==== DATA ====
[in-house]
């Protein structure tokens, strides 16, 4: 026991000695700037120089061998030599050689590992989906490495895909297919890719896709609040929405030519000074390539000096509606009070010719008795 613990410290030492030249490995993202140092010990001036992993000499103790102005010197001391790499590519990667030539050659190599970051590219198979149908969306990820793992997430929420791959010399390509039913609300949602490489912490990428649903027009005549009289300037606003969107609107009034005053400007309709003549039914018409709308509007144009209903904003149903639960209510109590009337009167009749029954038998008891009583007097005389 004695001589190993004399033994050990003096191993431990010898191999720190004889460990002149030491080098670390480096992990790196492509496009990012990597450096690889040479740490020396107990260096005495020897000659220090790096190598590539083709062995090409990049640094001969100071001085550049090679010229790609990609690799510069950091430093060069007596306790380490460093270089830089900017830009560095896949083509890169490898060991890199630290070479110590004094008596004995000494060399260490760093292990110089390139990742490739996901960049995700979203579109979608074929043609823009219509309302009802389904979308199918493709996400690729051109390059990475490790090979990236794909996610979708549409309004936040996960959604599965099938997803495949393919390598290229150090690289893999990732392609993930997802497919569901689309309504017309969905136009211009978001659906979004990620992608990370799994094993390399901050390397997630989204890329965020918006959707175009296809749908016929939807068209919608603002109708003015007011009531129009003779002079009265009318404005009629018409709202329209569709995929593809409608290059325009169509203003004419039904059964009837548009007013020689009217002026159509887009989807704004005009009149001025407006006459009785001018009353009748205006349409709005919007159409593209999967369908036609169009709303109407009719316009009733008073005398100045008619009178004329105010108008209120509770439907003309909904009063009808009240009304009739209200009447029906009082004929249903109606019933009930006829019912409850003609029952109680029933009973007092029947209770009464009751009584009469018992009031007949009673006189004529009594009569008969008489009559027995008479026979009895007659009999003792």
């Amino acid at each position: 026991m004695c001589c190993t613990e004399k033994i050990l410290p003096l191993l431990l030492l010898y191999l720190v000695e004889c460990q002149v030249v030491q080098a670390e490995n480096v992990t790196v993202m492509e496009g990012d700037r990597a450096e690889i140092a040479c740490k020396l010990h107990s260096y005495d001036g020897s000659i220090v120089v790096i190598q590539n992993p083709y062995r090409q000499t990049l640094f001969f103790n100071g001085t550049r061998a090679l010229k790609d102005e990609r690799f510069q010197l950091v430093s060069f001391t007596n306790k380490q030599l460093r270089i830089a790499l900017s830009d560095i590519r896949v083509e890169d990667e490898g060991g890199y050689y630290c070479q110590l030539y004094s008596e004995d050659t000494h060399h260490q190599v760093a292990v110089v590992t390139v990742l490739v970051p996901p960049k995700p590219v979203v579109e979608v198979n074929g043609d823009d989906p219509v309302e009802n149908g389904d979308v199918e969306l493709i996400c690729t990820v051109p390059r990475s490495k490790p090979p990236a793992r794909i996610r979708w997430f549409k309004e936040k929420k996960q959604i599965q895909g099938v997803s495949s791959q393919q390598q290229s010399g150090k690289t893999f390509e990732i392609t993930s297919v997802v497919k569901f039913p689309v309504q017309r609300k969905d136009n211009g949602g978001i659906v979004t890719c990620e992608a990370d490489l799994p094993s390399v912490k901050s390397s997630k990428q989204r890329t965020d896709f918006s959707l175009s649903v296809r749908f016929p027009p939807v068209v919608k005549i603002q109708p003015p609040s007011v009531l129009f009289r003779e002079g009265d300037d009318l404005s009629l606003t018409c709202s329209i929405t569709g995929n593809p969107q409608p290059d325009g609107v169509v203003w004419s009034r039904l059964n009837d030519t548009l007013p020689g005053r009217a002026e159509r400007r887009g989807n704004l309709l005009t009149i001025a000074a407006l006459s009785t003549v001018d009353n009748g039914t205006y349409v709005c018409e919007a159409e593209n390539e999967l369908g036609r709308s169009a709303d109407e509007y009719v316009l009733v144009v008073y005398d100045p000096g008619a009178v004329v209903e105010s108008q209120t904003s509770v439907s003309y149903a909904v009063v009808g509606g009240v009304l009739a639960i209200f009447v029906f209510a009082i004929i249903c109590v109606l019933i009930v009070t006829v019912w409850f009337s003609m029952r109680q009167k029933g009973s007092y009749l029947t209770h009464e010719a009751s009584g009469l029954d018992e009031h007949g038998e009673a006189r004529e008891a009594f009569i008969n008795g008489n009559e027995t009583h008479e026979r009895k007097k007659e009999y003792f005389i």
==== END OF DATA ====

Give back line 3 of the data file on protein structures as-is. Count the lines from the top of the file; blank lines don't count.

């Amino acid at each position: 026991m004695c001589c190993t613990e004399k033994i050990l410290p003096l191993l431990l030492l010898y191999l720190v000695e004889c460990q002149v030249v030491q080098a670390e490995n480096v992990t790196v993202m492509e496009g990012d700037r990597a450096e690889i140092a040479c740490k020396l010990h107990s260096y005495d001036g020897s000659i220090v120089v790096i190598q590539n992993p083709y062995r090409q000499t990049l640094f001969f103790n100071g001085t550049r061998a090679l010229k790609d102005e990609r690799f510069q010197l950091v430093s060069f001391t007596n306790k380490q030599l460093r270089i830089a790499l900017s830009d560095i590519r896949v083509e890169d990667e490898g060991g890199y050689y630290c070479q110590l030539y004094s008596e004995d050659t000494h060399h260490q190599v760093a292990v110089v590992t390139v990742l490739v970051p996901p960049k995700p590219v979203v579109e979608v198979n074929g043609d823009d989906p219509v309302e009802n149908g389904d979308v199918e969306l493709i996400c690729t990820v051109p390059r990475s490495k490790p090979p990236a793992r794909i996610r979708w997430f549409k309004e936040k929420k996960q959604i599965q895909g099938v997803s495949s791959q393919q390598q290229s010399g150090k690289t893999f390509e990732i392609t993930s297919v997802v497919k569901f039913p689309v309504q017309r609300k969905d136009n211009g949602g978001i659906v979004t890719c990620e992608a990370d490489l799994p094993s390399v912490k901050s390397s997630k990428q989204r890329t965020d896709f918006s959707l175009s649903v296809r749908f016929p027009p939807v068209v919608k005549i603002q109708p003015p609040s007011v009531l129009f009289r003779e002079g009265d300037d009318l404005s009629l606003t018409c709202s329209i929405t569709g995929n593809p969107q409608p290059d325009g609107v169509v203003w004419s009034r039904l059964n009837d030519t548009l007013p020689g005053r009217a002026e159509r400007r887009g989807n704004l309709l005009t009149i001025a000074a407006l006459s009785t003549v001018d009353n009748g039914t205006y349409v709005c018409e919007a159409e593209n390539e999967l369908g036609r709308s169009a709303d109407e509007y009719v316009l009733v144009v008073y005398d100045p000096g008619a009178v004329v209903e105010s108008q209120t904003s509770v439907s003309y149903a909904v009063v009808g509606g009240v009304l009739a639960i209200f009447v029906f209510a009082i004929i249903c109590v109606l019933i009930v009070t006829v019912w409850f009337s003609m029952r109680q009167k029933g009973s007092y009749l029947t209770h009464e010719a009751s009584g009469l029954d018992e009031h007949g038998e009673a006189r004529e008891a009594f009569i008969n008795g008489n009559e027995t009583h008479e026979r009895k007097k007659e009999y003792f005389i």